Join NCBI at PAG XXIX

Join NCBI at PAG XXIX

Introducing the NIH Comparative Genomics Resource (CGR)

NCBI is looking forward to seeing you in person at the International Plant and Animal Genome Conference (PAG XXIX), January 8-12, 2022 in San Diego, California. We’re especially excited to introduce our newest endeavor – the NLM initiative known as the NIH Comparative Genomics Resource (CGR)– a platform we are developing to support comparative analyses of sequenced eukaryotic research organisms. Understanding and supporting the needs of researchers is a fundamental element in the development of CGR and is critical to its future success in supporting a large and diverse collection.

Please join NCBI for the following events to learn more about CGR and how you can inform its development:

Continue reading “Join NCBI at PAG XXIX”

New annotations in RefSeq

New annotations in RefSeq

In October and November, the NCBI Eukaryotic Genome Annotation Pipeline released twenty-nine new annotations in RefSeq for the following organisms:

  • Acropora millepora (stony coral)
  • Bubalus bubalis (water buffalo)
  • Bufo gargarizans (Asiatic toad)
  • Chrysoperla carnea (insect) (pictured)
  • Coccinella septempunctata (seven-spotted ladybird)
  • Coregonus clupeaformis (lake whitefish)
  • Cotesia glomerata (wasp)
  • Daphnia magna (crustacean)
  • Desmodus rotundus (common vampire bat)
  • Drosophila ananassae (fly)
  • Drosophila rhopaloa (fly)
  • Drosophila simulans (fly)
  • Drosophila takahashii (fly)
  • Equus asinus (ass)
  • Felis catus (domestic cat)
  • Gracilinanus agilis (agile gracile mouse opossum)
  • Homo sapiens (human)
  • Hordeum vulgare subsp. vulgare (domesticated barley)
  • Jaculus jaculus (lesser Egyptian jerboa)
  • Mangifera indica (mango)
  • Mauremys mutica (yellowpond turtle)
  • Mustela putorius furo (domestic ferret)
  • Neomonachus schauinslandi (Hawaiian monk seal)
  • Neovison vison (American mink)
  • Thunnus albacares (yellowfin tuna)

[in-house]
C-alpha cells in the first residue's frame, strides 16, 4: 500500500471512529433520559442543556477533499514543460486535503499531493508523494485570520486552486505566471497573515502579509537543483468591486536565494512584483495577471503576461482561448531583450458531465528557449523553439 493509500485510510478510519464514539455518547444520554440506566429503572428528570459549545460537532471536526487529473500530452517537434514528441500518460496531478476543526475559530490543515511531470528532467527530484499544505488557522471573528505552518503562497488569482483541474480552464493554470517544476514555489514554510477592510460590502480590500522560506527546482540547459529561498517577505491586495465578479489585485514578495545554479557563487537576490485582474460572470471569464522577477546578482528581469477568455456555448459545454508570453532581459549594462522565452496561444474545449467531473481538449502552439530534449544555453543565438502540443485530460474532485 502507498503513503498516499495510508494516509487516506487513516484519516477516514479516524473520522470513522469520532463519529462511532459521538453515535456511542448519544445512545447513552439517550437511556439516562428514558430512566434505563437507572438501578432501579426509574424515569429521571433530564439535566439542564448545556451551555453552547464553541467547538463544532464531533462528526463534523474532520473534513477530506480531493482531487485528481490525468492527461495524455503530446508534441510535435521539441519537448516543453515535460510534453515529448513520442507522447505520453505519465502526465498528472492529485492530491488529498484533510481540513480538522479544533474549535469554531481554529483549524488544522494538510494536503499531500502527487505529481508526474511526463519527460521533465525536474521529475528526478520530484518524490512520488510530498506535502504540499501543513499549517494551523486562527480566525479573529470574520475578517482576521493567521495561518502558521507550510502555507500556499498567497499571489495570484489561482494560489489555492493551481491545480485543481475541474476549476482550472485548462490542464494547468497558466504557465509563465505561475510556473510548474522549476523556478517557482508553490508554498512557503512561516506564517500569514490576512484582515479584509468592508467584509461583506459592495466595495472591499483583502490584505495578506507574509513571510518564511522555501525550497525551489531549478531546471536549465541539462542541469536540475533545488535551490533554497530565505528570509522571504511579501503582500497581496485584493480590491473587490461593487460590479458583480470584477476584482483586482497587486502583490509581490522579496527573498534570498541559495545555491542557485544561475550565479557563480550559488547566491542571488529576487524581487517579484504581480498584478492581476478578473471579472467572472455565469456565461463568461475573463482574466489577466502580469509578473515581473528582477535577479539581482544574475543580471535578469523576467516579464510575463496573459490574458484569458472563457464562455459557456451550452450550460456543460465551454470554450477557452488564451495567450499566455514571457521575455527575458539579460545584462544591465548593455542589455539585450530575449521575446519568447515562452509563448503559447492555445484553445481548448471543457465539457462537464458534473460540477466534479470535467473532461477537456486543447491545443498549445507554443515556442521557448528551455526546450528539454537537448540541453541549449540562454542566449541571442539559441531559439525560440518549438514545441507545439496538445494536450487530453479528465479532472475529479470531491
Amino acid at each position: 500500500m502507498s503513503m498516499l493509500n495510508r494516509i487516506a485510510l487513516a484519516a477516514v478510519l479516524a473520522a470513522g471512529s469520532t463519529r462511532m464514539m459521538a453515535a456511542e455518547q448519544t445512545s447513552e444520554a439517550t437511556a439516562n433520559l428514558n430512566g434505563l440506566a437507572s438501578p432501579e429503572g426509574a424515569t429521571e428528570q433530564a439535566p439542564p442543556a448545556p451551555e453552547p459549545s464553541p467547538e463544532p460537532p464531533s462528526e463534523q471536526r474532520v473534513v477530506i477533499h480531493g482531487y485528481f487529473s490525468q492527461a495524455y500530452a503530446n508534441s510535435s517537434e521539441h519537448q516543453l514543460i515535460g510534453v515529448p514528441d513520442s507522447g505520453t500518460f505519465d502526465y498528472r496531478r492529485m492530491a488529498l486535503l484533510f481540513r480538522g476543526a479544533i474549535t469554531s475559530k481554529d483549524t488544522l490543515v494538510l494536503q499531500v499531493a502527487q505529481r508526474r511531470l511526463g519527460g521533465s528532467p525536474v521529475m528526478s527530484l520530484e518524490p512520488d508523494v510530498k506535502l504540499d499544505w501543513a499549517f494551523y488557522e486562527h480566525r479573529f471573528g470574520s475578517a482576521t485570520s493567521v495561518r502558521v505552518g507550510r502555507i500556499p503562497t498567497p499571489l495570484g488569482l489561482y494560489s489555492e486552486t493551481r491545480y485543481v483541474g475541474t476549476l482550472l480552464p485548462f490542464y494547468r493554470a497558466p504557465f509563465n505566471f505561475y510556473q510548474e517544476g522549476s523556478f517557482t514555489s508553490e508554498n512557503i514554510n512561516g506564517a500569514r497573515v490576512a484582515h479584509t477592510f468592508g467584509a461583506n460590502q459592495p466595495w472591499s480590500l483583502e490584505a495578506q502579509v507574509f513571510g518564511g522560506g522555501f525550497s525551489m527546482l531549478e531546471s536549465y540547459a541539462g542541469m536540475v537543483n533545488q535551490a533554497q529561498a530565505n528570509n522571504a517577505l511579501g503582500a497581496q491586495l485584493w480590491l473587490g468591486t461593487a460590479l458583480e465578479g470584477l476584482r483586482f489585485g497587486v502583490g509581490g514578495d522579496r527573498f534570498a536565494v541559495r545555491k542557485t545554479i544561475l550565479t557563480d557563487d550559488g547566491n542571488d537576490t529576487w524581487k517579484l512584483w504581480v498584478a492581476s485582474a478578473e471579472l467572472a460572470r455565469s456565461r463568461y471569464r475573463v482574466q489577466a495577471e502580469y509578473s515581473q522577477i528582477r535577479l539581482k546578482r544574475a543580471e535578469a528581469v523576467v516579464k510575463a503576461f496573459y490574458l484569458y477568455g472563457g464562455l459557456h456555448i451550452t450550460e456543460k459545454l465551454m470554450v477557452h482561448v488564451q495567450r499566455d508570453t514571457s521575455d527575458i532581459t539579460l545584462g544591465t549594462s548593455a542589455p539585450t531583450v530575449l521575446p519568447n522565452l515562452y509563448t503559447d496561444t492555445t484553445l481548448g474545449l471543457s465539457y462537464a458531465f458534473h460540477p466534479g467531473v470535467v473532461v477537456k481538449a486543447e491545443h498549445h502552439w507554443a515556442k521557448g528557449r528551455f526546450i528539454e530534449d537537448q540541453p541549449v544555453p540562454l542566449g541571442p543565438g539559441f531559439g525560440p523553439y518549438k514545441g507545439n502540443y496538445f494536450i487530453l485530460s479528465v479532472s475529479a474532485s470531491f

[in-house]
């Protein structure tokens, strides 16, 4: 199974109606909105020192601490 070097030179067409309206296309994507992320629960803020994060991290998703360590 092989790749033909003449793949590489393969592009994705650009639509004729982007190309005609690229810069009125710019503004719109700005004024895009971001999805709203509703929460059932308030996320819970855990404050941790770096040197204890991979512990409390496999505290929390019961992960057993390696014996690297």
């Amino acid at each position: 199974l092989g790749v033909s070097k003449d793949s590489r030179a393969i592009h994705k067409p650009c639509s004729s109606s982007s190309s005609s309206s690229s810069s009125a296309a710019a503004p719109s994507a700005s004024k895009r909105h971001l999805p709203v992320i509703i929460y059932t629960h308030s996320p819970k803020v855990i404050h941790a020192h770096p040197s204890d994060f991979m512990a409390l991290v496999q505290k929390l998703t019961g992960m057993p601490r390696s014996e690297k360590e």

• Tribolium madens (black flour beetle)
  • Triticum aestivum (bread wheat)
  • Ursus arctos horribilis (brown bear)
  • Varanus komodoensis (Komodo dragon)

See more details on the Eukaryotic RefSeq Genome Annotation Status page.

Save the Date: NCBI at Plant and Animal Genome (PAGXXIX), Jan 2022

Save the Date: NCBI at Plant and Animal Genome (PAGXXIX), Jan 2022

Come see NCBI in person at the International Plant and Animal Genome (PAG) Conference (PAGXXIX), January 9-12 in San Diego, California. Learn about new ways that we are supporting the data management and analysis needs of scientists working across the tree of life. We’re excited to be back after a year of unprecedented circumstances!

As we described in our NLM Director’s featured blog articles, A Journey to Spur Innovation and Discover and Using Comparative Genomics to Advance Scientific Discoveries, NCBI has recently embarked on the NIH-supported NLM initiative known as the NIH Comparative Genomics Resource (CGR). This initiative will modernize resources and infrastructure in order to promote comparative genomic analyses for all eukaryotic organisms. CGR will connect common data elements for genomic-related content with standard structures and mechanisms that will help you uncover previously unrecognized relationships. It will also provide tools that promote the quality of genomic-related data in sequence archives.

When you are at PAG, please check out our NCBI workshops and other sessions, swing by our booth, and visit our posters to learn more about ongoing CGR-related developments and additional NCBI resources related to your genomic research. We especially invite you to join our CGR Listening Session where you can offer valuable input on how NCBI can best provide a resource to support your analyses.

As PAG nears, stay tuned for more details and upcoming announcements from NCBI!

RefSeq Release 209 is available

RefSeq Release 209 is available

RefSeq release 209 is now available online, from the FTP site and through NCBI’s Entrez
programming utilities, E-utilities.

This full release incorporates genomic, transcript, and protein data available as of November 1, 2021, and contains 296,293,486 records, including 215,655,378 proteins, 41,751,205 RNAs, and sequences from 114,396 organisms. The release is provided in several directories as a complete dataset and also as divided by logical groupings. Continue reading “RefSeq Release 209 is available”